Frederick Herzberg’s studies indicated that certain job factors are consistently related to employee job satisfaction whereas others can create job dissatisfaction. According to Herzberg, motivating factors (also called satisfiers) are primarily intrinsic job elements that lead to satisfaction, such as achievement, recognition, the (nature of) work itself, responsibility, advancement, and growth. What Herzberg termed hygiene factors (also called dissatisfiers) are extrinsic elements of the work environment such as company policy, relationships with supervisors, working conditions, relationships with peers and subordinates, salary and benefits, and job security. These are factors that can result in job dissatisfaction if not well managed. One of the most interesting results of Herzberg’s studies was the implication that the opposite of satisfaction is not dissatisfaction. Herzberg believed that proper management of hygiene factors could prevent employee dissatisfaction, but that these factors could not serve as a source of satisfaction or motivation.
9.6 Contemporary Views on Motivation
- What four contemporary theories on employee motivation offer insights into improving employee performance?
According to expectancy theory, the probability of an individual acting in a particular way depends on the strength of that individual’s belief that the act will have a particular outcome and on whether the individual values that outcome. Equity theory is based on individuals’ perceptions about how fairly they are treated compared with their coworkers. Goal-setting theory states that employees are highly motivated to perform when specific goals are established and feedback on progress is offered. Reinforcement theory states that behavior is a function of consequences; that is, people do things because they know other things will follow.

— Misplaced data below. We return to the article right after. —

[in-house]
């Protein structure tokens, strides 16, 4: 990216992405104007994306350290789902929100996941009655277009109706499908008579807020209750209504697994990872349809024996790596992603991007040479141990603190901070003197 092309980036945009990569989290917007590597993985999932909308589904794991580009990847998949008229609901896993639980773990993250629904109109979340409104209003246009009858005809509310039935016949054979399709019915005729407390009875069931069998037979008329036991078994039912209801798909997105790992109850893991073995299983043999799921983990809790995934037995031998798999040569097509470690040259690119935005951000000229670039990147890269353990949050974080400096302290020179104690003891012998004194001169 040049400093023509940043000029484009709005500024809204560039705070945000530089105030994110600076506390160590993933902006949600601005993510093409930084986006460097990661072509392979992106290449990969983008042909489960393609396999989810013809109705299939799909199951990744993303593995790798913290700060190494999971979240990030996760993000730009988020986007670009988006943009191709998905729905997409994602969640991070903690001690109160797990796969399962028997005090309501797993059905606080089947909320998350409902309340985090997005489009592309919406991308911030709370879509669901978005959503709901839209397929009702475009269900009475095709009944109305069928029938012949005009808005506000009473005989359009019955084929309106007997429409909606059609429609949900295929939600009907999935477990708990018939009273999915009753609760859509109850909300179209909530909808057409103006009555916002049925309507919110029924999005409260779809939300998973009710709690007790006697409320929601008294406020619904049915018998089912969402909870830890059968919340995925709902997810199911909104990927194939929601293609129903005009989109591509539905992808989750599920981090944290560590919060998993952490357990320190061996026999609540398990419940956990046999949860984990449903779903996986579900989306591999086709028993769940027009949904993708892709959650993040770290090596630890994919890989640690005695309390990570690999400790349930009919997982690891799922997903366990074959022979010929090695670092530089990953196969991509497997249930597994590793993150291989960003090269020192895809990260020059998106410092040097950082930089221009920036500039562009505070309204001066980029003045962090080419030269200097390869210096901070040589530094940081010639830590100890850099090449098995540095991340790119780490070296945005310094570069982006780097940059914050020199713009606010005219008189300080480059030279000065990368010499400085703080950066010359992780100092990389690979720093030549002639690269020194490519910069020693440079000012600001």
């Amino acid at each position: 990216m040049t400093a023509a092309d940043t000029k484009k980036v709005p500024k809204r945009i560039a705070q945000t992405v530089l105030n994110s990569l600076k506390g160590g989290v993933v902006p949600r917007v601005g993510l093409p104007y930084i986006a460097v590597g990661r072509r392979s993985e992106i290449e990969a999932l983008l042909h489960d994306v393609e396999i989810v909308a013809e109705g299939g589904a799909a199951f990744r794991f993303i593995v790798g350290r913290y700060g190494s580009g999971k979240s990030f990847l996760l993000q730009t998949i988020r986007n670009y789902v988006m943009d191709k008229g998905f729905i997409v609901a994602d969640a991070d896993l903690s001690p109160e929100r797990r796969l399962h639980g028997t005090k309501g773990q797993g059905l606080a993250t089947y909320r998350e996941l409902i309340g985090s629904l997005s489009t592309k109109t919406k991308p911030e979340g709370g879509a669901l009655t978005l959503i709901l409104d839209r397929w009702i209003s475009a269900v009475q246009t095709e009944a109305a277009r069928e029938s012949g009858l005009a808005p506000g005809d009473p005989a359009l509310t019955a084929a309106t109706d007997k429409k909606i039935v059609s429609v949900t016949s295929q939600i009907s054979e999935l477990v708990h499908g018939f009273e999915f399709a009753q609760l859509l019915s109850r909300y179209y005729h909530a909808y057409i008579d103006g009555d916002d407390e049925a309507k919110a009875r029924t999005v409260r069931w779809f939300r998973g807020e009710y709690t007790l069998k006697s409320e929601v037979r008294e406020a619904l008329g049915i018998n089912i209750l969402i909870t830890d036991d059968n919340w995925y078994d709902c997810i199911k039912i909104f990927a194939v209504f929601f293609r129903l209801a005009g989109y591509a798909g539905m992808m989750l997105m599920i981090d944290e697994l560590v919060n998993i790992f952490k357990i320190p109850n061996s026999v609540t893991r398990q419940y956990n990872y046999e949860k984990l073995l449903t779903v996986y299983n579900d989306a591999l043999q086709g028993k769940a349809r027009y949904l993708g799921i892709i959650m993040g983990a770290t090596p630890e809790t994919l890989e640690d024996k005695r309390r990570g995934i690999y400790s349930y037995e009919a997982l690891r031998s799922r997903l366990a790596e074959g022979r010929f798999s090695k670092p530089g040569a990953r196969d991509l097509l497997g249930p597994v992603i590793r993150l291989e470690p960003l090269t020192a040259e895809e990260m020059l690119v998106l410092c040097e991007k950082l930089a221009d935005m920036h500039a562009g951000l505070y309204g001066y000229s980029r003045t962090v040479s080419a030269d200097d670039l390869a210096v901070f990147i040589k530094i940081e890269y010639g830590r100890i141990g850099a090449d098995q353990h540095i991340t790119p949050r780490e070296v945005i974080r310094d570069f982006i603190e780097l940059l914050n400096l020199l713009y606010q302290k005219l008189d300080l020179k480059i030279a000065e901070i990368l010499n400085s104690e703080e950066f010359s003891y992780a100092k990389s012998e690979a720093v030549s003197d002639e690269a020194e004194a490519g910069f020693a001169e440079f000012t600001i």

9.7 From Motivation Theory to Application
- How can managers redesign existing jobs to increase employee motivation and performance?
The horizontal expansion of a job, which involves increasing the number and variety of tasks that a person performs, is called job enlargement. Increasing task diversity can enhance job satisfaction, particularly when the job is mundane and repetitive in nature. Job enrichment is the vertical expansion of an employee’s job to provide the employee with more autonomy, responsibility, and decision-making authority. Other popular motivational tools include work-scheduling options, employee-recognition programs, empowerment, and variable-pay programs.
9.8 Trends in Employee Motivation
- What initiatives are organizations using today to motivate and retain employees?
Today firms are using several key tactics to motivate and retain workers. First, companies are investing more in employee education and training, which makes employees more productive and confident in their jobs. Second, managers are giving employees the opportunity to participate in the ownership of the company, which can strongly increase employee commitment. Employers are providing more work-life benefits to employees, and a small but growing percentage of companies is offering employees paid sabbaticals in addition to regular vacation and sick time. As the composition of the workforce changes, it is becoming increasingly important for companies to understand how to manage knowledge workers. One method of doing this is establishing communities of practice that enable workers to share expertise across the organization. Finally, managers in today’s business environment need to pay special attention to managing absence rates and employee (and management) turnover.